Directed by Richard Lester. Written by Alun Owen, featuring songs written by John Lennon and Paul McCartney. Photographed by Gilbert Taylor. Edited by John Jympson. Art direction by Ray Simm. Starring John Lennon, Paul McCartney, George Harrison, Ringo Starr, Wilfrid Brammell, Norman Rossington, John Junkin, Victor Spinetti.
In its own special way, A Hard Day’s Night captures a specific moment in time with crystal clarity. This 1964 film about The Beatles, still young rock stars, is technically not a documentary, but it does many of the same things that a documentary would do: follow the band around, listen in on private conversations, and supply evocative images to support a great soundtrack. And it replicates, with an effortless grace, what it must have felt like to be alive during that time. Key word: alive. There’s a feckless joy that runs throughout A Hard Day’s Night, making manifest the mantra of many rock and rollers: be young, do what you want, don’t be cowed by authority. And most of all, be happy. If you cannot find it within you to find happiness within a movie with a rocking Beatles soundtrack, then I understand, although I cannot relate.
In another way, A Hard Day’s Night is a perfect experiment in that favorite Beatles pastime: subverting expectations. This small British film was made for little money, shot in old-fashioned black-and-white, arguably has no plot, features four leads who had no previous acting experience, and was an entry into a burgeoning genre, the rock-and-roll-celebrity-musical, which perhaps mostly deserves its low reputation. It somehow transforms itself into a success, not despite these limitations, but because of them, and also because it makes prudent use of the Beatles’ personalities in a way that is so charming that we forgive that the film was made primarily as a tool to sell The Beatles to a wider audience. Although the group was in many ways a precursor to today’s pre-packaged pop stars that are designed to be synthetic, likeable and disposable, The Beatles were different, because they came from a time that valued being smart over being marketable. They were able to stand outside their celebrity, at times, and comment on it. And also comment on topics that showed them to be worldly and, if not wise, willing to do what it took to become so. In A Hard Day’s Night, the Fab Four have pithy dialogue, find humor in unexpected places, never take themselves seriously, and have moments of modest (but real) profundity. Can you imagine any of that coming from a Justin Bieber? I didn’t think so.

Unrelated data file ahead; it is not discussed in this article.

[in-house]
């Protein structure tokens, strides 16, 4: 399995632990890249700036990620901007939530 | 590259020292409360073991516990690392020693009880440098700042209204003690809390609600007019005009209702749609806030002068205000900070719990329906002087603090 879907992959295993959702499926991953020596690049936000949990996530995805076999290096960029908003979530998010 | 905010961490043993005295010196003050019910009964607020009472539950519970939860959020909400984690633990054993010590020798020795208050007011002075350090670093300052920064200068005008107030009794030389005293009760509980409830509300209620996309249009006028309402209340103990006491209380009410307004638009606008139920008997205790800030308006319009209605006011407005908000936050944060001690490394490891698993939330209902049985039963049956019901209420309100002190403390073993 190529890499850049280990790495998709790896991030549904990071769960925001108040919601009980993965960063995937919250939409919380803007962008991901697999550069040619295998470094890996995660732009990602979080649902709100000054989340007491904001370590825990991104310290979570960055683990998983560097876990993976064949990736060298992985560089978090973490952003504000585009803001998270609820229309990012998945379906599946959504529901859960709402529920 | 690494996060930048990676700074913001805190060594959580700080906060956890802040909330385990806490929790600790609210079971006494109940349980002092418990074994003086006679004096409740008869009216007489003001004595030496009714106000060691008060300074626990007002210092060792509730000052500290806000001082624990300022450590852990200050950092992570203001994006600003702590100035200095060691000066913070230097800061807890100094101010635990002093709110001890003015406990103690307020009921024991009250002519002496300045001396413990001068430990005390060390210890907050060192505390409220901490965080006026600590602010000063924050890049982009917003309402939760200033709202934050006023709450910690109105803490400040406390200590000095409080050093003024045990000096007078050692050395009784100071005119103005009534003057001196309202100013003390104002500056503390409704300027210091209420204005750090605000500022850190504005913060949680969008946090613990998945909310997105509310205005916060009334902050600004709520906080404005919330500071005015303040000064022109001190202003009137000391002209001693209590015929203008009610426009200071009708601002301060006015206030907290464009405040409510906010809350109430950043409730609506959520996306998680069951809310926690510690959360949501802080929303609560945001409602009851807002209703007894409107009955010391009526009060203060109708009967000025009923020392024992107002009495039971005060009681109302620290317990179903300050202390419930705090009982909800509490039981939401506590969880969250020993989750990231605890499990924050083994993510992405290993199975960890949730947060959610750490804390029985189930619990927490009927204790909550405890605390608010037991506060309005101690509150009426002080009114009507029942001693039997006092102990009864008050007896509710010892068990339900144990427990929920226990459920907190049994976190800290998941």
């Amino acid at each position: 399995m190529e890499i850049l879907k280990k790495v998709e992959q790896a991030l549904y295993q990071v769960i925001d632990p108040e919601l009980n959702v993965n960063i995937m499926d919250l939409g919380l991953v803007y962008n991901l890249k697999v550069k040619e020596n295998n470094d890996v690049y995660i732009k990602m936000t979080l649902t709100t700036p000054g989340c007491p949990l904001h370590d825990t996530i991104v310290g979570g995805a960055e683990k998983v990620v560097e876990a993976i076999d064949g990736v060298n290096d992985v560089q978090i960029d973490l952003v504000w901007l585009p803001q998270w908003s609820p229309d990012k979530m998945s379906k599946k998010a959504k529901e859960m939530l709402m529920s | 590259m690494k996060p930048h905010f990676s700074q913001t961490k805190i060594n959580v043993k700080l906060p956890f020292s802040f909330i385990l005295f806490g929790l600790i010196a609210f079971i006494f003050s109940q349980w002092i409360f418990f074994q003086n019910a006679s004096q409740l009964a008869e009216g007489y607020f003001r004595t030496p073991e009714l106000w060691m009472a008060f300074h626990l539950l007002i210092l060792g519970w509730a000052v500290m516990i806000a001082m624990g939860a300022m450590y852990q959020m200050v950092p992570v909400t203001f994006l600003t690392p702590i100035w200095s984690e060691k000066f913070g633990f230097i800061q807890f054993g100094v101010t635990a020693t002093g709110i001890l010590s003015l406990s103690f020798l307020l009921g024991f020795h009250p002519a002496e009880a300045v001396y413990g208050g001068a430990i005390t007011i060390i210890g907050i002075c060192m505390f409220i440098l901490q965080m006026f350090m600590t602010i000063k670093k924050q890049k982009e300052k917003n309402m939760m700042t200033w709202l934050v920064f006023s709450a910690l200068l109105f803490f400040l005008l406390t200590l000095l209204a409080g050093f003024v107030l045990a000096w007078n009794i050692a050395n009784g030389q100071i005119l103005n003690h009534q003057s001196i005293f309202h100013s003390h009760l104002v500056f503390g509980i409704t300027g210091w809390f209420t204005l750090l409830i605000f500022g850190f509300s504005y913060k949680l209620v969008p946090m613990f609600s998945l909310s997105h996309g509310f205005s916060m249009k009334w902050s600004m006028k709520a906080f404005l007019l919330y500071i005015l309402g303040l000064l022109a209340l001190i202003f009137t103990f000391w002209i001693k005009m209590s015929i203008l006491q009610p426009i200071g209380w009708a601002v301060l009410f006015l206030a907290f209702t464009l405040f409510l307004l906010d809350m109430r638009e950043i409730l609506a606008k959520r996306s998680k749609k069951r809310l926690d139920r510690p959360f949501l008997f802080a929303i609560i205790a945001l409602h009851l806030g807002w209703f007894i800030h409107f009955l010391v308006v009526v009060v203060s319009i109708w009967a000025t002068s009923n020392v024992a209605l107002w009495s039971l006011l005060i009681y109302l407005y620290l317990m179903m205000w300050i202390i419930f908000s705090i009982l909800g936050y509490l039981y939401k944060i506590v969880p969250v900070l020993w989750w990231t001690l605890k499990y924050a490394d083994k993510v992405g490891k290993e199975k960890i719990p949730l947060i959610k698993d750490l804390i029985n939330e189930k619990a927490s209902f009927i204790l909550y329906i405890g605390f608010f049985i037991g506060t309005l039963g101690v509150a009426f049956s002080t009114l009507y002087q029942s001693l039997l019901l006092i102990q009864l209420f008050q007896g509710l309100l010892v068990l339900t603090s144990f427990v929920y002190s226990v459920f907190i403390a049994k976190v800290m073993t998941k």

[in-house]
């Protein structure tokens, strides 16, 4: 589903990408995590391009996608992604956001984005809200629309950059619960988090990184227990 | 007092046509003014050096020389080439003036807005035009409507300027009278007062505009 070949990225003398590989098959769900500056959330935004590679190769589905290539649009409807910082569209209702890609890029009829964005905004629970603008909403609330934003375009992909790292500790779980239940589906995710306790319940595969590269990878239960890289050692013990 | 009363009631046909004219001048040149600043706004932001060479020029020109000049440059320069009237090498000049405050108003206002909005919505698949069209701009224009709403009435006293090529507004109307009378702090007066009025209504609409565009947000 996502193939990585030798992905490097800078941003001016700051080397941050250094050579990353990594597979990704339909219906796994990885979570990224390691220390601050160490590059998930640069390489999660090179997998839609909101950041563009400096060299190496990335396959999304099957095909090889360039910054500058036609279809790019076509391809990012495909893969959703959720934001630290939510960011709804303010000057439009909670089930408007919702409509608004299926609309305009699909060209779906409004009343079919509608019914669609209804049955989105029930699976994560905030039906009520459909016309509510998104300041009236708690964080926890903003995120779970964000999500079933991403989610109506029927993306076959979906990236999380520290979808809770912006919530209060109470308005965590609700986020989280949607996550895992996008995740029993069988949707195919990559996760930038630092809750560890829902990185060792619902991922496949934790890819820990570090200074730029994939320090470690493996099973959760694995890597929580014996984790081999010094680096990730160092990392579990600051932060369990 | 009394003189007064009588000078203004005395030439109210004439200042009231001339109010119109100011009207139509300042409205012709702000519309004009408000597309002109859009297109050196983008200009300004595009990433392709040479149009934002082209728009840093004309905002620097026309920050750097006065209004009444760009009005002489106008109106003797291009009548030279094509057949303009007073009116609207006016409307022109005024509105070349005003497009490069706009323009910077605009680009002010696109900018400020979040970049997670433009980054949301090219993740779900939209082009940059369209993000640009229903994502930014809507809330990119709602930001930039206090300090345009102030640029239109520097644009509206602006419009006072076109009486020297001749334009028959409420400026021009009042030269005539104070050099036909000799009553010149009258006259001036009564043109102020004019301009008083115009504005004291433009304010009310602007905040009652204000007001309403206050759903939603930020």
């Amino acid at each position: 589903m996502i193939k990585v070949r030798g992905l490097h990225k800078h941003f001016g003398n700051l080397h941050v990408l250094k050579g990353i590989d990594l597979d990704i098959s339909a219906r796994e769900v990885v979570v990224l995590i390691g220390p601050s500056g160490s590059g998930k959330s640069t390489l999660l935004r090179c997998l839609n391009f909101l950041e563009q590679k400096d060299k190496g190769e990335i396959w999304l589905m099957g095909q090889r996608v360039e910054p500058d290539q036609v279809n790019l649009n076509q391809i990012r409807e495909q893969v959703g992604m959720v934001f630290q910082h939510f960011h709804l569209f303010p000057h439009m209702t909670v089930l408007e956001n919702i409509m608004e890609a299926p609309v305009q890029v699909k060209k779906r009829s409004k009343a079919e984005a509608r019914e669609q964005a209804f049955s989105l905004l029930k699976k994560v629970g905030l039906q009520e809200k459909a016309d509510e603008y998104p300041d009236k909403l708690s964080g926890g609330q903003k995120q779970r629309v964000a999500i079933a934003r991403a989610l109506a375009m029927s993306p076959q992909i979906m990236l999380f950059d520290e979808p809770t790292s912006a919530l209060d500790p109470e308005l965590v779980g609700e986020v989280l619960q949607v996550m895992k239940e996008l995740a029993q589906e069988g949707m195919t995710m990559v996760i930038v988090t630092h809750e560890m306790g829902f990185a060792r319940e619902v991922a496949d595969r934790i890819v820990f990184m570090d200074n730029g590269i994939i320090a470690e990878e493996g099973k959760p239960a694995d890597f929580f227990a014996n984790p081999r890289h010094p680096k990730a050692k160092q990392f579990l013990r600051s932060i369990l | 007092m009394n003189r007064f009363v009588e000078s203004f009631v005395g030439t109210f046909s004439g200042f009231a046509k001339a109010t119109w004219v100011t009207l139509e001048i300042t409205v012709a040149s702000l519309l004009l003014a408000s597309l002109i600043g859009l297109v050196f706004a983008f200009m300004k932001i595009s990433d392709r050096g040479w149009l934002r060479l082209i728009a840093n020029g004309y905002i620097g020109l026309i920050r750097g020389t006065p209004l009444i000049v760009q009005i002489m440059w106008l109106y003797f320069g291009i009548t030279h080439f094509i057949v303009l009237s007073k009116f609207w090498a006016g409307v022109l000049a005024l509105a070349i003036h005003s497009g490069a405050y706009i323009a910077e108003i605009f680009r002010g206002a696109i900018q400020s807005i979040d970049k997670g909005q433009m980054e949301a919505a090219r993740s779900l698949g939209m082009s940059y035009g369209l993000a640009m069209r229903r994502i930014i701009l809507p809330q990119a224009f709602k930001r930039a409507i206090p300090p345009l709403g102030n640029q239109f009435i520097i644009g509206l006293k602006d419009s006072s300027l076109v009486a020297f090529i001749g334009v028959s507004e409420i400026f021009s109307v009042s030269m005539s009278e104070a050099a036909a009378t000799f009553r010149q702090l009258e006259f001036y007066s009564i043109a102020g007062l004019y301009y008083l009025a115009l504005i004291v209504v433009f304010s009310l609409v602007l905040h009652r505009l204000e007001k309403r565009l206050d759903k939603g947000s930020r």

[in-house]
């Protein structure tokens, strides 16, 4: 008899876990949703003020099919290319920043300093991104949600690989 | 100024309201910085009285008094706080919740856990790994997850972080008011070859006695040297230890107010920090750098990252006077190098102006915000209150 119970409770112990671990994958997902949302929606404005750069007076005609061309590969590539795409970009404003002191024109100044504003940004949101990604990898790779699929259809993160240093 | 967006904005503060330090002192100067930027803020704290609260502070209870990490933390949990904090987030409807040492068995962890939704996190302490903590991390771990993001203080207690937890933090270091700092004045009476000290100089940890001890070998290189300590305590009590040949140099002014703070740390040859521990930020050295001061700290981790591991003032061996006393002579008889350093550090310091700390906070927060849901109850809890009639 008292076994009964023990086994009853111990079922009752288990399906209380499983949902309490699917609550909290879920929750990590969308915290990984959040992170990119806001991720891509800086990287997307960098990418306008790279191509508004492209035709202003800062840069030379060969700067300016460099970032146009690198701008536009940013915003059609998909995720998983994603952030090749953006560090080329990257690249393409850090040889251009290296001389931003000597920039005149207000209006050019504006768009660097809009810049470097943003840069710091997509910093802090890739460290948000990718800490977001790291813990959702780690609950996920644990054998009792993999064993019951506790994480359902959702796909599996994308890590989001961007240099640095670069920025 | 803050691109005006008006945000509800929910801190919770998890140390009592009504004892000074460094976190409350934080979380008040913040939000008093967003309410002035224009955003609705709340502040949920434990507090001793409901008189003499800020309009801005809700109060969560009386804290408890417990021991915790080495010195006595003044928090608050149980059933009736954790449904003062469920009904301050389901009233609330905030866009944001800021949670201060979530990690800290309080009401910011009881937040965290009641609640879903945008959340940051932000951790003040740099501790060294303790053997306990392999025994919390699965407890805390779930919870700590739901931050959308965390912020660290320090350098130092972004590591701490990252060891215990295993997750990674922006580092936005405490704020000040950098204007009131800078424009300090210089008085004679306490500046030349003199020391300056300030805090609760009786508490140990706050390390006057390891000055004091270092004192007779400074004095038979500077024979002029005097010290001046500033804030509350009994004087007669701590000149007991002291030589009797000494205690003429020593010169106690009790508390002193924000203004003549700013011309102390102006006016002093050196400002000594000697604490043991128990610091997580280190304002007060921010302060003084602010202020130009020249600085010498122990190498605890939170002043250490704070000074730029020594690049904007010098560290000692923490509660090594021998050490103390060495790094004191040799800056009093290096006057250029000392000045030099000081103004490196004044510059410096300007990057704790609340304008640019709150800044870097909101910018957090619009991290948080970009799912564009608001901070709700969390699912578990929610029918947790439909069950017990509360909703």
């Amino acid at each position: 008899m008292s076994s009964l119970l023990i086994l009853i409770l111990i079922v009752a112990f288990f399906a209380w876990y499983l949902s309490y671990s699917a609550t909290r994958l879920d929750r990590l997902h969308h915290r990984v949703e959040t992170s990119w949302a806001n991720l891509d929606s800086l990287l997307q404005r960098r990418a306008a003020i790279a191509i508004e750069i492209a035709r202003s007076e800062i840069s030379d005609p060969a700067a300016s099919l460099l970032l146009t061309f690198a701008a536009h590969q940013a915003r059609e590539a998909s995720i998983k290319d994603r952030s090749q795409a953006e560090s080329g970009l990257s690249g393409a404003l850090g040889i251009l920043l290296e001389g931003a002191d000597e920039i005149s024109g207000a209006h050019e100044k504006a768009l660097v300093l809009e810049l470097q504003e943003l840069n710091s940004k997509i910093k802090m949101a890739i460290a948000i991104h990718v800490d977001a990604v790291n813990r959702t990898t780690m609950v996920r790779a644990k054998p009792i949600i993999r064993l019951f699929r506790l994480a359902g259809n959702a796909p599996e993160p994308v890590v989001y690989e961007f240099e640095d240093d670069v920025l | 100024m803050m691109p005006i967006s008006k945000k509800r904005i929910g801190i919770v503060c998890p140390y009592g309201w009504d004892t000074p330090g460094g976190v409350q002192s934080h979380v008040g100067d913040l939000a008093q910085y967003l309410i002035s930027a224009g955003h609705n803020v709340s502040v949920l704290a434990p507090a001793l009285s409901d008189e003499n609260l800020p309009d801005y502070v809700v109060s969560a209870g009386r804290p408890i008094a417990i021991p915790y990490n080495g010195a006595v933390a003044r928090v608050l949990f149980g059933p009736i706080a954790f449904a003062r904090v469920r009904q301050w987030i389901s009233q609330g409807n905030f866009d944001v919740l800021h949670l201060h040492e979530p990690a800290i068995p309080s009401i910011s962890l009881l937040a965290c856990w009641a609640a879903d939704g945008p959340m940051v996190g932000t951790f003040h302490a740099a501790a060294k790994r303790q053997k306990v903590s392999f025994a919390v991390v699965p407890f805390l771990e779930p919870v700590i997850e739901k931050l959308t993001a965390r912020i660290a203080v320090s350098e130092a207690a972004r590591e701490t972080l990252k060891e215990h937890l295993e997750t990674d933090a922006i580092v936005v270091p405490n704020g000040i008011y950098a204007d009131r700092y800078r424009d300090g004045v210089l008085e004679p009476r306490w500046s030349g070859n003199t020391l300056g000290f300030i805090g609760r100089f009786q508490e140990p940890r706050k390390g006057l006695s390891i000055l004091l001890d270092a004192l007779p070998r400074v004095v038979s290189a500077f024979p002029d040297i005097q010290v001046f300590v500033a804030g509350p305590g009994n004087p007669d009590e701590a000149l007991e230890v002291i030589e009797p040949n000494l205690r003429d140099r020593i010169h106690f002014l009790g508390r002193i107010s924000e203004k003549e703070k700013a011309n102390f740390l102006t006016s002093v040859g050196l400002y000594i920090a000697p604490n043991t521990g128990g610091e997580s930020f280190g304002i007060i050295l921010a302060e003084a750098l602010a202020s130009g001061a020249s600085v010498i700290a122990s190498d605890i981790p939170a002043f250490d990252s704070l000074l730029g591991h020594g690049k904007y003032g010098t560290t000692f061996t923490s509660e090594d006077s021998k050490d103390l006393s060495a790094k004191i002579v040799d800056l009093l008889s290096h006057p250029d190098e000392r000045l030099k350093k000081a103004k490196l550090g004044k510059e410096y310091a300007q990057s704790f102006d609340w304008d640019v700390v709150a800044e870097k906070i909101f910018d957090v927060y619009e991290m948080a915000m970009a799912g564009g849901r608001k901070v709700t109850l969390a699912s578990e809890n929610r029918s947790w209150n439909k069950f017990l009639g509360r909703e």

Of course, the music is great. They were great musicians. But the unexpected strength of the film is the separate performances by John, Paul, George and Ringo, who inhabit stylized version of their stage personas with on-screen charisma that is impossible to fake. The film supplies them with a few supporting characters (two managers and Paul’s grandfather) that are clearly included as safety measures to focus on in case the boys couldn’t act. But they could, and they do, and they enforce a cheerful comraderie that feels genuine. Playing yourself on screen is actually more difficult than you think, and the young stars nail it.